`Silo' built to let light in

Arundel consultant's two-story round house on 9-foot pilings offers grand bay views

October 26, 2007|By Marie Gullard | Marie Gullard,Special to The Sun

Mary Uyeda is a woman drawn to the light and in love with a view. Two years ago, she took advantage of both.

That's when, after eight years in Seattle, she returned to the Anne Arundel County community of Shady Side where she had a bay-front home. But it was in poor condition. Aside from wear and tear, the house, which had been rented out, suffered significant damage from Tropical Storm Isabel in 2003.

Uyeda knew she couldn't touch a Chesapeake Bay waterfront property of nearly a half-acre for anything close to the $110,000 she'd paid in 1988. So she decided to start over, going high and grand in a glassy round house built atop 9-foot pilings to elevate it above the flood plain. The choice of structure was novel, she thought, letting in lots of light. And the storm-resistant design made sense for the site.

"FEMA [Federal Emergency Management Agency] told me if I were to tear down and build to code, they would help me," she said.

Uyeda contacted Deltec Homes, a North Carolina-based company specializing in unique, energy-efficient circular homes.

"The company sent all of the exterior panels, the walls, joists, beams, floors and pilings," she continued. "I hired a local crew to assemble everything and a consultant for the interior."

Uyeda spent $90,000 for the Deltec pieces in her chosen 37-foot-diameter interior, and an additional $200,000 for finishing interior materials and labor. Construction began in June 2005, and she moved in the next March.

Calling her house a "two-story silo with a capped roof," the structure sits at the end of the street. The exterior, of Hardy Plank concrete fiber siding, is light green with darker green trim. Steps from street level lead to a pressure-treated pine deck in cedar stain that surrounds three-quarters of the house.

Inside, the raised first level is awash in light from windows at every one of its 14 panels, and cool breezes from ceiling fans. The back half of the house faces southeast with a breathtaking view of the bay, its wildlife and sailboats gliding on the water.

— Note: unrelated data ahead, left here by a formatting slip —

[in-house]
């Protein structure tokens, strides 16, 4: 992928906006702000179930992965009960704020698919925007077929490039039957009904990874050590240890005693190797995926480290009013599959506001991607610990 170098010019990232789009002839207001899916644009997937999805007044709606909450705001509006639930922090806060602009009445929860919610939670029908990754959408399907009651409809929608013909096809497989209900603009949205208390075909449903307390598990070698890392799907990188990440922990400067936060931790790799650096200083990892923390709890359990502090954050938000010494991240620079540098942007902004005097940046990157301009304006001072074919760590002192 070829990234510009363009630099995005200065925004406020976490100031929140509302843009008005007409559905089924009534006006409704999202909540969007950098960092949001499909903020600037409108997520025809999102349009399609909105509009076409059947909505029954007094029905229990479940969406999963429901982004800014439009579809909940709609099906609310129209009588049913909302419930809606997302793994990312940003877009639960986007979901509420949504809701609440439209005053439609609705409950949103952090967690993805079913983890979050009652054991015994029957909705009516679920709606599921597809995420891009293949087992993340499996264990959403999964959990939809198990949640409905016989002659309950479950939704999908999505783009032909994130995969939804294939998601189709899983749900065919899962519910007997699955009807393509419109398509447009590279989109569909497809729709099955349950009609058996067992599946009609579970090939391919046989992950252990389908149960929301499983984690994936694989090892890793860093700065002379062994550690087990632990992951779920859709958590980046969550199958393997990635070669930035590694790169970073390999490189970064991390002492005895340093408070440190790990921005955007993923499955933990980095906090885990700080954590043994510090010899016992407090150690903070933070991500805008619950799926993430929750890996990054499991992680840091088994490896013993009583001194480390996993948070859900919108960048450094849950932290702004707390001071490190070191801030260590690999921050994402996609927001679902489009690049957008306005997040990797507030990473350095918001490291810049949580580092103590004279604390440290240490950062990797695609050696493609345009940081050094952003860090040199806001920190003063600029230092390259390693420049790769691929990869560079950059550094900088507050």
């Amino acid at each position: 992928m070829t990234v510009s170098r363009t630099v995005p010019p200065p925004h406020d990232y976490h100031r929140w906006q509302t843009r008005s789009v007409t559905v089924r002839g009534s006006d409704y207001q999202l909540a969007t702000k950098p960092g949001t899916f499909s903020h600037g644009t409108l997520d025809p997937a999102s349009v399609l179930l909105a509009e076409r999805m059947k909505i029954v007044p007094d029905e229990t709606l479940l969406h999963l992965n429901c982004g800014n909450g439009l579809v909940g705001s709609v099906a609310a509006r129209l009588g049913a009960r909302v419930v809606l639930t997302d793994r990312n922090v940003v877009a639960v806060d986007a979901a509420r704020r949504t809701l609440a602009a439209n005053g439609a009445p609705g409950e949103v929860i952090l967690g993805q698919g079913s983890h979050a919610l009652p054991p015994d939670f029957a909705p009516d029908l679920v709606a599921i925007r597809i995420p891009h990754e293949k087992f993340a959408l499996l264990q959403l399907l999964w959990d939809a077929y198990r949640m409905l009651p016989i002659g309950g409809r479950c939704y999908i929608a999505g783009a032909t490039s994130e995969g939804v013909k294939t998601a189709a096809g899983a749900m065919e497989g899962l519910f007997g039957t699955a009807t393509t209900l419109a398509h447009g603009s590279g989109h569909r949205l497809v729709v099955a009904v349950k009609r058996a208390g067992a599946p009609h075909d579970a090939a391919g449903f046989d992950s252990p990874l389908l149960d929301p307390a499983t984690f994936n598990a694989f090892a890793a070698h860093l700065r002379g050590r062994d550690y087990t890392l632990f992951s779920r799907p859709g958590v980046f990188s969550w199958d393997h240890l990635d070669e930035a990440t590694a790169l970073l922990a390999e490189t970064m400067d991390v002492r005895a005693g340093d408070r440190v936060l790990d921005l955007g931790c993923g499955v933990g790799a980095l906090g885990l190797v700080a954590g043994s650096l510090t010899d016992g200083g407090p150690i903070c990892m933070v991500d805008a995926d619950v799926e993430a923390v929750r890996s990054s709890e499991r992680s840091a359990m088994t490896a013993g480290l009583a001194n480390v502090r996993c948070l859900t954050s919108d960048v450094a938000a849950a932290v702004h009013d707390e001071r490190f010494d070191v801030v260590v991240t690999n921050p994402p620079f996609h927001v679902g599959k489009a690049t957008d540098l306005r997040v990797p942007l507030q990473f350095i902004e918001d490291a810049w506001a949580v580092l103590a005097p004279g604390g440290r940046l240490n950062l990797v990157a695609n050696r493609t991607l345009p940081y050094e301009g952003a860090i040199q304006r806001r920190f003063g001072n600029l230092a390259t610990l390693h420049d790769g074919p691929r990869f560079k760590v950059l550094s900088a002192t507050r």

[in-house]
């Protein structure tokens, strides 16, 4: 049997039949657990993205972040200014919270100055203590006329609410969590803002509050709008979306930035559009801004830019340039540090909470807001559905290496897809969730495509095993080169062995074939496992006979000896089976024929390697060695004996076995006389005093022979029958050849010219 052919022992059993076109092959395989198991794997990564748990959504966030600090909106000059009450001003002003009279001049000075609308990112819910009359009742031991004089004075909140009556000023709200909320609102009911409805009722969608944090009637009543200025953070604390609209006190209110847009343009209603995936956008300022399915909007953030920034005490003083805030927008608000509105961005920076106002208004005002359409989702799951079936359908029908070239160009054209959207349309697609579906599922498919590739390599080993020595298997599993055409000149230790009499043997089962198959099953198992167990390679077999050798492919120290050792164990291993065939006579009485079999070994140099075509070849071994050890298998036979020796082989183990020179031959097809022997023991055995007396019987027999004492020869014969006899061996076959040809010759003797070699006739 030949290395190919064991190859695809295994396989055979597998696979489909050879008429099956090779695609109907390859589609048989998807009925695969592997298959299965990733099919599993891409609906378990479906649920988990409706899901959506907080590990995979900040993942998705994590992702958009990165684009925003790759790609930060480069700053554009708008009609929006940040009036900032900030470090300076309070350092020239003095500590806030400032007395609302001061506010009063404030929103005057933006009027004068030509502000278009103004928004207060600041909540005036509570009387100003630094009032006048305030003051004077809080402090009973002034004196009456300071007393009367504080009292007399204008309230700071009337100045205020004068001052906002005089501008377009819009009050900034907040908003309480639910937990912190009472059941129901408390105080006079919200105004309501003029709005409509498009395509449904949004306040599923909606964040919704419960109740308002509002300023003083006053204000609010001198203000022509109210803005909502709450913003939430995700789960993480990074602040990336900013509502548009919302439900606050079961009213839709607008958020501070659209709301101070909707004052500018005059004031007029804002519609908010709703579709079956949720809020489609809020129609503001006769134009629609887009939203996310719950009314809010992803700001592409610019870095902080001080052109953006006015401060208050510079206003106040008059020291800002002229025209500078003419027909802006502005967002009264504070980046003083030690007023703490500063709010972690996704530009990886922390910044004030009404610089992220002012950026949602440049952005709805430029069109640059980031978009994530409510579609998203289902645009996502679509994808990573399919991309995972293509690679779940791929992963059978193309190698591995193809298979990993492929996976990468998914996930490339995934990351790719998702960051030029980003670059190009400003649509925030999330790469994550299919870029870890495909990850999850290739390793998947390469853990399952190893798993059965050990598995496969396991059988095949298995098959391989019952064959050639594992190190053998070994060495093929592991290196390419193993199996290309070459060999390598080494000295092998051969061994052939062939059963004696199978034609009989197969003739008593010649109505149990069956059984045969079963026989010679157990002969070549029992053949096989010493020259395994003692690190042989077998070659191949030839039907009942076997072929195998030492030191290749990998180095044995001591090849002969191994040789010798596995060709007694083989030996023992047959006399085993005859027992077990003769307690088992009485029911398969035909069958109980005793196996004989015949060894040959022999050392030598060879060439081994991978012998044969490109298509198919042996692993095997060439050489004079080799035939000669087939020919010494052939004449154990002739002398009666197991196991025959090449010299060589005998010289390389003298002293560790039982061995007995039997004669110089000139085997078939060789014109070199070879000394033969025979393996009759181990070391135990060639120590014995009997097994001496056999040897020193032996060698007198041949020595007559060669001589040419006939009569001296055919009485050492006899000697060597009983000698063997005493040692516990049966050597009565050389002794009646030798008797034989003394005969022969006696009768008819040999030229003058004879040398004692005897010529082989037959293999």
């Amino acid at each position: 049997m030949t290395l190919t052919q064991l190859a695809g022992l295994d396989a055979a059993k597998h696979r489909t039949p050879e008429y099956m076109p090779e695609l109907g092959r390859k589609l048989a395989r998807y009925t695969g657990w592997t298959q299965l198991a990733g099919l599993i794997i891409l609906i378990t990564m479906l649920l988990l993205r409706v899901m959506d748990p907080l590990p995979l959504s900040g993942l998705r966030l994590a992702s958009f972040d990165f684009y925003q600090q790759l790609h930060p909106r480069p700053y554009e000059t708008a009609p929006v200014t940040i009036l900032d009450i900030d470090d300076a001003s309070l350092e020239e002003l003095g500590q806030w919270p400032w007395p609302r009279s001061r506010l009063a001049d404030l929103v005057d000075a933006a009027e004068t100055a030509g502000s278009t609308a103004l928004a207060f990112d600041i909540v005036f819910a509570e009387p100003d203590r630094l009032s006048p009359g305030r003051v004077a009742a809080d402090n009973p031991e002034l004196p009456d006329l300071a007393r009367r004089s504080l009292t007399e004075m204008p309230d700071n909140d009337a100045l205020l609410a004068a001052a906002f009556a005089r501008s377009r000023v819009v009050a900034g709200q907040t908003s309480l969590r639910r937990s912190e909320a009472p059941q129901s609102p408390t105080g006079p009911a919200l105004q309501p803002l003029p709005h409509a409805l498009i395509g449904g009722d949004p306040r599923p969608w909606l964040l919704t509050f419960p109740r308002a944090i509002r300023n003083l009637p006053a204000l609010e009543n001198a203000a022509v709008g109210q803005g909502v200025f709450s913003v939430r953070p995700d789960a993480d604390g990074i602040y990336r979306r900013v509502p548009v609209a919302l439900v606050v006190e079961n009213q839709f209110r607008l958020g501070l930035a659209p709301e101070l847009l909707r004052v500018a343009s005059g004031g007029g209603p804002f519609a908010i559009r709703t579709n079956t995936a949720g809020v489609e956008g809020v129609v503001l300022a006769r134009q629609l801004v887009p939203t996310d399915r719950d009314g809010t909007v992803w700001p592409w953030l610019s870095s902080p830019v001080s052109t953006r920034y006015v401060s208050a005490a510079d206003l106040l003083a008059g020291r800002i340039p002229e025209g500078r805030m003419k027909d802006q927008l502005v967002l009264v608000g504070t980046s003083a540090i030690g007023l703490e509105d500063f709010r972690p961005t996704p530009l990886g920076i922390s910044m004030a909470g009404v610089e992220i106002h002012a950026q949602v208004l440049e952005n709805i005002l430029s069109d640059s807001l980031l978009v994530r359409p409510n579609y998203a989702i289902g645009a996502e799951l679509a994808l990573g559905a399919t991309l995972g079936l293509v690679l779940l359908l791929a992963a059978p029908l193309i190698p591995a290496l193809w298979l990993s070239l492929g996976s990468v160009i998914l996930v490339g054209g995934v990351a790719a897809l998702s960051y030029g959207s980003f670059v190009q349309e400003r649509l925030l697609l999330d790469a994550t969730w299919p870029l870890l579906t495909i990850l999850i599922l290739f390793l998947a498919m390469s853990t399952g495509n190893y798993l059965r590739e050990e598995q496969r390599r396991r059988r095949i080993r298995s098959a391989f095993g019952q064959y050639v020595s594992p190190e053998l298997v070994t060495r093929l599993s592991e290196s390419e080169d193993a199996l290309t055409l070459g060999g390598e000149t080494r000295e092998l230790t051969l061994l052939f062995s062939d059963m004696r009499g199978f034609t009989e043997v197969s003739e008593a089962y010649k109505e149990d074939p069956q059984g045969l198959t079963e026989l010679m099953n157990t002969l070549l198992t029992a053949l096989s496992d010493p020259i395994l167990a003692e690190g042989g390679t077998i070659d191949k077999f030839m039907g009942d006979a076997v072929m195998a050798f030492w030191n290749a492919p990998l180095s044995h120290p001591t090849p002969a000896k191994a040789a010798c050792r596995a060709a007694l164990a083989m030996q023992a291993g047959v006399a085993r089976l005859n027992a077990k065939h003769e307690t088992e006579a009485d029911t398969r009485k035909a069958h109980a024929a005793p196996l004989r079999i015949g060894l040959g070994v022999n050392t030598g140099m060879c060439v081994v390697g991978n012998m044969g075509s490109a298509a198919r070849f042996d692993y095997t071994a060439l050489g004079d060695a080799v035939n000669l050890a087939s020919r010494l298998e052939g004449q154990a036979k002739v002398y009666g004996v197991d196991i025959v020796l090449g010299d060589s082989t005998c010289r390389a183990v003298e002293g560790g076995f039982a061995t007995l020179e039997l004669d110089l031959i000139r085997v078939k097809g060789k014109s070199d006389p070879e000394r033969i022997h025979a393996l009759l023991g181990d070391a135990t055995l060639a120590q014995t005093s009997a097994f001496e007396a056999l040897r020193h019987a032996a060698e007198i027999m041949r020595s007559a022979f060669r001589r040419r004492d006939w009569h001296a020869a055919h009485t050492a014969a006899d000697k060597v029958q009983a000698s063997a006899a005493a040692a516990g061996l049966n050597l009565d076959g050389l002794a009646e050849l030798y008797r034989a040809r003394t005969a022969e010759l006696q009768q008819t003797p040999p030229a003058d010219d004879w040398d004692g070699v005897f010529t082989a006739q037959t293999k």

The interior flooring chosen by Uyeda is 5-inch planked hickory, its striations from light beige to umber providing texture and interest. The first-floor walls are painted a light sea green and the color of Dijon mustard.

Uyeda's love of folk art is demonstrated everywhere. On the walls, three-dimensional tin works of flowers and children flying colorful kites are the creation of Louisiana artist Pat Juneau.

Covered window seats, wicker easy chairs and a pine dining table with straight-back chairs are the main furnishings on the first floor.

"I got rid of my bulky stuff, the clutter," Uyeda said, while pointing out a few items such as a carved oak side table with marble top that belonged to her mother.

Her kitchen boasts cabinets of the same hickory as the floors with burgundy laminate countertops. A collection of wicker baskets adorns kitchen shelves.

The remaining portion of the first level includes a den, where Uyeda works as a semi-retired consultant in health care research and policy, and a combination laundry room and bathroom.

A winding, hickory staircase to the second level opens onto a great room, its cathedral ceiling formed by the domed roof. A semicircle of eight large windows offers bay views. Colorful creative accessories on this level include handmade quilts on the beds of the master bedroom and guest room and a collection of oil lamps for "when power goes out," Uyeda said. The street side of the top level has a large dressing room and master bath.

The 2,000-square-foot roundhouse is a comfortable retreat for Uyeda and her 5-year-old dog, a mixed chow and shepherd named Rocket. Though Uyeda relishes the solitude of her deck and the dazzling views, regular visits to Baltimore and Washington offer balance.

"The quiet is the best and the worst of it," she said.

Have you found your dream home? Tell us about it. Write to Dream Home, Real Estate Editor, The Sun, 501 N. Calvert St., Baltimore 21278, or e-mail us at real.estate@baltsun.com. Find our Dream Home archive at baltimoresun.com/dreamhome.

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